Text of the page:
In an off-the-cuff comment, I heard someone say that President Bush should be “nicer to his neighbors” this upcoming year. I guess it all depends on what you mean by “nice.” If liberating over 25 million people from the control of an evil dictator is being “nice,” then President Bush has been a resounding success. And I would be all for him being “nicer to his neighbors” in 2004. But I do not think this is what was meant by this comment.
“There has been no proof that Iraq was ever involved with the September 11th attacks!”
I hear this comment often, but what do people mean by “no proof”? The UK’s Telegraph published this story about how Mohammed Atta, the mastermind behind al-Qaeda’s attacks on September 11th, was trained in Iraq by Palestinian terrorist Abu Nidal. I’m sure you heard all about this on the nightly news. What? You mean to say that Jennings, Brokaw and Rather did not broadcast this information? For shame! Allow me to fill you in.
A handwritten memo was discovered in Iraq showing that Mohammed Atta was deeply involved with Iraq in carrying off the September 11th attacks. In the memo, the former head of the Iraqi Intelligence Service, Tahir Jalil Habbush al-Tikriti, stated that Mohammed Atta “displayed extraordinary effort.” Any guesses as to what this effort was going towards? This Iraq visit took place in the summer of 2001, and Atta showed that he had the leadership skills needed to be “responsible for attacking the targets that we have agreed to destroy.” A few weeks later, Mohammed Atta’s leadership succeeded in striking three targets that tragic autumn day. “We are uncovering evidence all the time of Saddam’s involvement with al-Qaeda,” Dr. Ayad Allawi, a member of Iraq’s ruling seven-man Presidential Committee, said. “But this is the most compelling piece of evidence that we have found so far. It shows that not only did Saddam have contacts with al-Qaeda, he had contact with those responsible for the September 11 attacks.”
Does this information make you any happier that President Bush invaded Iraq and shut down these training camps? The terrorist training camp of Salman Pak has been shut down, thanks to this war. It is a shame that Democrats hate the President so much that they are willing to ignore the proof of Iraqi involvement in terrorism.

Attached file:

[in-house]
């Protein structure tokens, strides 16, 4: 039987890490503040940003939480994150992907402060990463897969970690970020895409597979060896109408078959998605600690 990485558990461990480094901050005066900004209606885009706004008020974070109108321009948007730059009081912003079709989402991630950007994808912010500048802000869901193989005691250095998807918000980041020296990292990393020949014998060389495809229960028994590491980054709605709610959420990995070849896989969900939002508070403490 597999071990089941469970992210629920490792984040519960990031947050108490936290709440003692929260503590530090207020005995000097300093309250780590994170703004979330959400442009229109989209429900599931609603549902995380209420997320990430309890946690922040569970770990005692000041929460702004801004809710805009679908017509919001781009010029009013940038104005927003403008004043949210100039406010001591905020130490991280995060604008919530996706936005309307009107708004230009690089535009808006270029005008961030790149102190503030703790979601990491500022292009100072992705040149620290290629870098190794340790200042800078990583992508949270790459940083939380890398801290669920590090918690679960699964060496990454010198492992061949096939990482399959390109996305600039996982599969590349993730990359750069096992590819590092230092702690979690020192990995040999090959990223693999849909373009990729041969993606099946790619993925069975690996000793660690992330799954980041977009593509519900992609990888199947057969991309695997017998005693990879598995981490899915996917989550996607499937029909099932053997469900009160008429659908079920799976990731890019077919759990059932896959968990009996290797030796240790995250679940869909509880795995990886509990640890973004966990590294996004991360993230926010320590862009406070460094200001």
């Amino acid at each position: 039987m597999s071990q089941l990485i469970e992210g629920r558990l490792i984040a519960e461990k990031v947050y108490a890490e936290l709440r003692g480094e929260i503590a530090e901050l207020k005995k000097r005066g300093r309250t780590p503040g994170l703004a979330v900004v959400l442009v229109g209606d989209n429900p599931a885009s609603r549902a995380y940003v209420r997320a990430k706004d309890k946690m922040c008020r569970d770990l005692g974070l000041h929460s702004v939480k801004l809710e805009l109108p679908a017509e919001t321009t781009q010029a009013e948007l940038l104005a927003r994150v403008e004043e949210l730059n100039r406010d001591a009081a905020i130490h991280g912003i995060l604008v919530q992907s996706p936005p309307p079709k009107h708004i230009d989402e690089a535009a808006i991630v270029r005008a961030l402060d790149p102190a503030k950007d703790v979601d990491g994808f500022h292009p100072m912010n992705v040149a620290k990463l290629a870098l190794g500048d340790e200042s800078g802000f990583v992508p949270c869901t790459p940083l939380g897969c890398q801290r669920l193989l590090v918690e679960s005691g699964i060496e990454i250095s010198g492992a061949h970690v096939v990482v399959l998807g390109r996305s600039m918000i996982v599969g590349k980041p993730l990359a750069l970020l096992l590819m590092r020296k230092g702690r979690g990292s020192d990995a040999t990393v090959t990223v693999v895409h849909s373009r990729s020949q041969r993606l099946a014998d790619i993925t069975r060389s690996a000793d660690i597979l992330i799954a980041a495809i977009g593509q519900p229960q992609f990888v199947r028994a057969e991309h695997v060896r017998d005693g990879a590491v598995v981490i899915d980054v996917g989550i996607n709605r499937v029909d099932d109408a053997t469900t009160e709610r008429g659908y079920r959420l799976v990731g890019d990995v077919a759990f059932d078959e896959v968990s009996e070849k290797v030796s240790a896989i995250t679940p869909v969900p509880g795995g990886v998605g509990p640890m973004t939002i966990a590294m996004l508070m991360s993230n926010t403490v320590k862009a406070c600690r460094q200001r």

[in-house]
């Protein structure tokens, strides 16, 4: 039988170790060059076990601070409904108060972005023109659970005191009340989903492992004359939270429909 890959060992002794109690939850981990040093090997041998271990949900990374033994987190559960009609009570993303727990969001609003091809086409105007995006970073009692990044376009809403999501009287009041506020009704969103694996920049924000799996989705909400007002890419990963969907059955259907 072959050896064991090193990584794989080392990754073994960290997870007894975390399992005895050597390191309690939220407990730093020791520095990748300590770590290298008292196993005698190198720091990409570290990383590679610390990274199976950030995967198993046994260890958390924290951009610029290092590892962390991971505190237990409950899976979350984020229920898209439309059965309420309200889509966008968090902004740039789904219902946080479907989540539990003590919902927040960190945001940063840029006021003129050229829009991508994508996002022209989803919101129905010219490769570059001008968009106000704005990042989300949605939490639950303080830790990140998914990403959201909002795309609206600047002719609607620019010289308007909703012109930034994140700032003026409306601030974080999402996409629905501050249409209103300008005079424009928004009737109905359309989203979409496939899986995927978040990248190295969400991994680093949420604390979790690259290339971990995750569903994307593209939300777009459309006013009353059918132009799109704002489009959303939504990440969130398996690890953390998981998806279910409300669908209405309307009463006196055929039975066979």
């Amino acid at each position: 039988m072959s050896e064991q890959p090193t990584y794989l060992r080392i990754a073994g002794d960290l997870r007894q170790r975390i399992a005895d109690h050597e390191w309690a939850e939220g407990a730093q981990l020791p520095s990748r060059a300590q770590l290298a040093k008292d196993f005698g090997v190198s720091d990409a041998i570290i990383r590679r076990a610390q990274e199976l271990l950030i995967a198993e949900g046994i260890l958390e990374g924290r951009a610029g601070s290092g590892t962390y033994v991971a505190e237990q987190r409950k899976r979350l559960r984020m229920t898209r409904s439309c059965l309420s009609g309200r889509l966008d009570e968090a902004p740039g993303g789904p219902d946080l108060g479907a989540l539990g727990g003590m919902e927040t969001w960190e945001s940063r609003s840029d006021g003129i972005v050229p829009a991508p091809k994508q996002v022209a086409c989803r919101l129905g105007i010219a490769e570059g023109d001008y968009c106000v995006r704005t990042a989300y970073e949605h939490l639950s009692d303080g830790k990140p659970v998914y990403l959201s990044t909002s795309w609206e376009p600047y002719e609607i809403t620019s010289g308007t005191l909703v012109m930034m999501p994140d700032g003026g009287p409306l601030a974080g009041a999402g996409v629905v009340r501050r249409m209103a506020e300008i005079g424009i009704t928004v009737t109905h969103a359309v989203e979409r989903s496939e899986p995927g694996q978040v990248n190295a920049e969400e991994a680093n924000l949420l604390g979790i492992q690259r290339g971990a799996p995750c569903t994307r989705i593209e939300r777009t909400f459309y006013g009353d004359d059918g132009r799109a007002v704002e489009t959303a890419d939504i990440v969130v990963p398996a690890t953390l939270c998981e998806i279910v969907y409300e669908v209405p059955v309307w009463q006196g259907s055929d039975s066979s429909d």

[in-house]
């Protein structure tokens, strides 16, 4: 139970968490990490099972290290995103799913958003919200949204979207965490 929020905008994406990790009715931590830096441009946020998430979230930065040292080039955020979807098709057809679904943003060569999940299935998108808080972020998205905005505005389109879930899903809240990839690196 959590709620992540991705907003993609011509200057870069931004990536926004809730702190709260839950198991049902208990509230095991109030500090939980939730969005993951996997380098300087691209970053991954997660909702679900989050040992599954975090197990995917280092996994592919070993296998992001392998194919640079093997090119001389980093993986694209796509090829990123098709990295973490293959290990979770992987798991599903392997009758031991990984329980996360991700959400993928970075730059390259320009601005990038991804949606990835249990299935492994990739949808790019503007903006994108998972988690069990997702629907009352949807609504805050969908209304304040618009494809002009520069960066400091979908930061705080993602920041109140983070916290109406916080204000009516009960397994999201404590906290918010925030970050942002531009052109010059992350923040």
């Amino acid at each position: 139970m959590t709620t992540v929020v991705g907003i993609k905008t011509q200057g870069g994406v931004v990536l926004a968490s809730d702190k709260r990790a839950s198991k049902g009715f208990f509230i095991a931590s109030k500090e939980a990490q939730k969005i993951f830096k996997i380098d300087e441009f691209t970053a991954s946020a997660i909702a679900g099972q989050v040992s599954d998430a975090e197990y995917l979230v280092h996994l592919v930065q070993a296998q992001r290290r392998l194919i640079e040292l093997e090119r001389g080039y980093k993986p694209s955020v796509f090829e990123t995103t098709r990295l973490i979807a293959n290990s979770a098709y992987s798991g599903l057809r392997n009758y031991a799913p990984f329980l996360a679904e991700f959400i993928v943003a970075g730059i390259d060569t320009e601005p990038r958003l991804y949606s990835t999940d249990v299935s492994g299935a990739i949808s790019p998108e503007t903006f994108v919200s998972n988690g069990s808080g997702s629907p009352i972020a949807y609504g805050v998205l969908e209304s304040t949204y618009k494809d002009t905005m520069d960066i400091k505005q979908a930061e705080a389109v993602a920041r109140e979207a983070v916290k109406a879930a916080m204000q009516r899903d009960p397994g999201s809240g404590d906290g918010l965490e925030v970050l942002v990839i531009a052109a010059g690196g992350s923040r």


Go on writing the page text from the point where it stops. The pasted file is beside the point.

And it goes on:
“Bush said Iraq was an imminent threat.”
On September 18, 2003, liberal Democrat Senator Ted Kennedy said of Iraq, “There was no imminent threat. This was made up in Texas, announced in January to the Republican leadership, that war was going to take place and was going to be good politically. This whole thing was a fraud.” This is not a new position from Kennedy. Earlier in January he claimed that President Bush “did not make a persuasive case that the threat is imminent and that war is the only alternative.” There is a problem with these statements by Kennedy (and many others) about Iraq not being an imminent threat — President Bush never claimed that Iraq was an imminent threat. In January, only minutes before Kennedy’s silly statement, President Bush stated: “Some have said we must not act until the threat is imminent. Since when have terrorists and tyrants announced their intentions, politely putting us on notice before they strike? If this threat is permitted to fully and suddenly emerge, all actions, all words, and all recriminations would come too late. Trusting in the sanity and restraint of Saddam Hussein is not a strategy, and it is not an option.”
Do you wait for the tiny lump in your breast to grow into an imminent threat to your life? Or do you have the doctor X-ray and remove it quickly? In this day of small but very deadly weapons, we cannot afford to wait until just before terrorists and evil dictators take the initiative to attack us. Giving terrorists this time is the same as giving that lump in your breast time to just go away on its own.
“Bush said the war in Iraq was over!”
I heard this comment from the same person who started off this article. I quickly pointed out that President Bush never said that the war in Iraq was over. His exact words were, “Major combat operations in Iraq have ended.” This does not translate precisely into “the war is over,” but it does not stop people from thinking and saying so. It is not uncommon to hear someone pontificate on the nightly news about how many people have died since “war ended” in Iraq. ABC News is guilty of this in a report by Dean Reynolds. Reynolds quotes the line above delivered by President Bush, and then completely misses the point by following up with, “That was May 1. But as any GI in Iraq can attest, the fighting goes on.” Earth to Reynolds! The key word in President Bush’s statement was “major.” In his article, Reynolds further illustrates that the American people think that the war in Iraq is over. Why would Americans think this, Dean? Could it be the poor reporting work by ABC News?
The echoes of “peace on earth, good will to men” still ring in my ears from the Christmas season. This is a noble goal, but we do not have peace today. The war on terrorism is far from over, and Iraq is just one stop of many on the road to lasting peace. America was content to ignore al-Qaeda and other terrorists before September 11th, regardless of how much they threatened us. But once they brought their fight to our soil, we could ignore them no longer. These terrorists will not wake up one day saying, “Gee, I guess America really isn’t that bad after all.” Since they will not stop, our war against them will continue. As we close out 2003, two years after al-Qaeda terrorists declared war on America in actions we could no longer ignore, I think we need to read again President Bush’s statement about the nature of this conflict: “We will be patient, we will be focused, and we will be steadfast in our determination. This battle will take time and resolve. But make no mistake about it: we will win.”